When the disk had been sacrificed to enough a degree, the High Priest had extinguished the fire, decreasing it to a mere slumbering bit of wood that had no other power but to throw a couple of those disembodied shadows of a couple of Worshippers on the ceiling and walls of the rancid old dungeon.
 The High Priest had cleared his throat and had taken the peg off his nose. He had spoken in a very deep, solemn voice about freedom, safety, peace, and the Atari File Selector Box.
 After they had chanted a bit more (and clapped and stamped a bit as well), they had left the room in a very happy mood.
 After about five minutes of invisible but extremely vicious battling, The smell of centuries old vaulted room had once again prevailed over that of sweaty armpits and cheesy toes.

 The disk was lying in a very quiet fashion.
 It was totally incapable of doing anything else, of course, for disks do not have any tendency towards moving, and if it had it wouldn't have been able to anyway because it had just been sacrificed during which process it had sustained burns that would surely have disabled it from moving for the rest of its times.
 At that moment, the disk must have sensed something of the chronicler's thoughts and started to move.
 If the chronicler would have been able to sense something of the disk's thought, it would have been something like "that's what you think!"
 Nonetheless, the disk moved.
 It moved very much in a fashion the dead don't - least of all when they're disks.
 It seemed to bulge.
 Yes. That's what it did.
 It bulged.
 It seemed to grow.
 Indeed, it grew.
 After it had done some quiet growing to itself, it raised on top of the altar. In spite of its molten bits and the burnt label, it seemed to stand proud as two arm-like forms grew out of it.
 Indeed, two arms it were.
 The hand-like forms that were located at the far ends of the arm-like forms started tearing at the label.
 They tore.
 Under the tattered, fire-worn label, a new shiny label became visible. Slowly but surely. The molten bits of the disk seemed to be reforged by invisible entities, until after a bit of tearing and reforging there stood a shiny disk, just as new, on which a clear and shiny label read "Universal Item Selector III".
 There was a puff of smoke.
 There was a blindening roar of thunder and some numbing lighting as well as a couple of deafening shockwaves.
 After the smoke had lifted, an unscathed disk lay on the altar.
 Would anyone have had the ability to sense a disk's hushed communications, and would any of these have been present in the vaulted dungeon at that moment, it would have revealed some soft grinning.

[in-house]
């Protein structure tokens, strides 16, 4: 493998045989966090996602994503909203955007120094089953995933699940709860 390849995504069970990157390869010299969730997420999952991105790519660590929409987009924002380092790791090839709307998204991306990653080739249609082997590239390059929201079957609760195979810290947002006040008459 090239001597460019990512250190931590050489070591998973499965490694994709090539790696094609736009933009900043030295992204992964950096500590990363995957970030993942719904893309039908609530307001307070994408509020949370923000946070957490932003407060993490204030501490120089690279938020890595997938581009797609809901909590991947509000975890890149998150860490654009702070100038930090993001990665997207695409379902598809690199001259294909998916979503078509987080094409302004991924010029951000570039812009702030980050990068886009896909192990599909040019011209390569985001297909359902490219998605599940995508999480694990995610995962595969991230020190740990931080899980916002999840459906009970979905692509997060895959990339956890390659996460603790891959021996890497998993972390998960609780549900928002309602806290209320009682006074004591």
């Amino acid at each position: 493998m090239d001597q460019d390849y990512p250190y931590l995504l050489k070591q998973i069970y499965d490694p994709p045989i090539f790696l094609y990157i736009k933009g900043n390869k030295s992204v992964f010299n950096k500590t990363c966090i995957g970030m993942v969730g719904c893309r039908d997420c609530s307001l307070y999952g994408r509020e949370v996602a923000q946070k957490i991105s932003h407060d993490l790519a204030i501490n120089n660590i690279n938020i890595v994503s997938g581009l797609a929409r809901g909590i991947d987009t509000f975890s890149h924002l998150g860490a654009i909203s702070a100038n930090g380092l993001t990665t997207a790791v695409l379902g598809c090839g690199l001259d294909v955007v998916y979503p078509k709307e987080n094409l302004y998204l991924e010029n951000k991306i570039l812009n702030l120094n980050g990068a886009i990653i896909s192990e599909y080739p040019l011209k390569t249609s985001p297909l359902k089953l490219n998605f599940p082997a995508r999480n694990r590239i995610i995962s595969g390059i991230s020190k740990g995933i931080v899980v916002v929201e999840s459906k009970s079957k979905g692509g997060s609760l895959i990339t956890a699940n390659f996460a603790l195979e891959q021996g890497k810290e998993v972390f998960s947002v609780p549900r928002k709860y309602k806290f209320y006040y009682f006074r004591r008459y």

The grinning of something that is obviously terribly pleased with itself.

 The High Priest lifted a hand and suddenly halted, causing several of his fellow-worshippers to bump into the back of him. Before him had arisen what could be nothing other than an apparition. A rather squarely built apparation, with long sideburns.
 It had appeared out of a door that had suddenly leapt out of the nothingness before the High Priest, and after the door had closed itself, it had leapt back into the void it had occupied before.
 The apparition, after sniffing suspiciously, spoke in the common language of humans, vaguely remembered by the High Priest.
 "Do you serve Kuwaiti beef here?"
 The High Priest stood rooted to the ground. His fellow-worshippers had all kneeled to the ground, afraid to look at what they considered to be a Prophet; a Prophet who could kill them with a glance or turn them into savage heathens with the snap of a finger. Or both.
 "What dost thou sayeth, Oh Prophet, My Lord, Oh divine Apparition?" the High Priest probed.
 "I said 'Do you serve Kuwaiti beef here', pal!"
 The voice of the apparition sounded like thunder to the fragile ears of the Worshippers, who were used only to deep humming, soft chanting and the occasional bit of "Woe! Woe!" and "Hail! Hail".
 The High Priest turned around to his followers, and stretched his arms out to where the sky should have been but where actually only were the vaulted bits of a low corridor.
 "My dear friends! Hearken me! The coming of this Prophet signals a new period, and I foresee it will be one of timeless joy and titillating chanting!"
 The apparation was somewhat baffled - in a way someone would who is trained to fight rather than think.
 It therefore undertook an action it considered most fit for this occasion, took out something unrecognisable from under its coat and pulled something on it that looked like a trigger.
 Indeed, a trigger it was.
 The High Priest forgot to cry, or even to startle.
 Instead, he looked down in amazement at an enormous hole in his body out of which all kinds of unpleasant things came.
 Without even letting out but a sigh, he folded to the ground.
 At the very moment the skull of the High Priest cracked open on a rather crude bit of stalacmite that happened to protrude from the ground, a door revealed itself from what seemed like utter nothingness.
 It opened in a mysterious way.
 The apparition disappeared through it, after which the door closed itself and similarly disappeared into the void it had seemed to come from.
 None of the High Priest's fellow-worshippers had seen anything of what had happened, and when the first of them ventured to lift his head, he stood erect in total disgust and fear.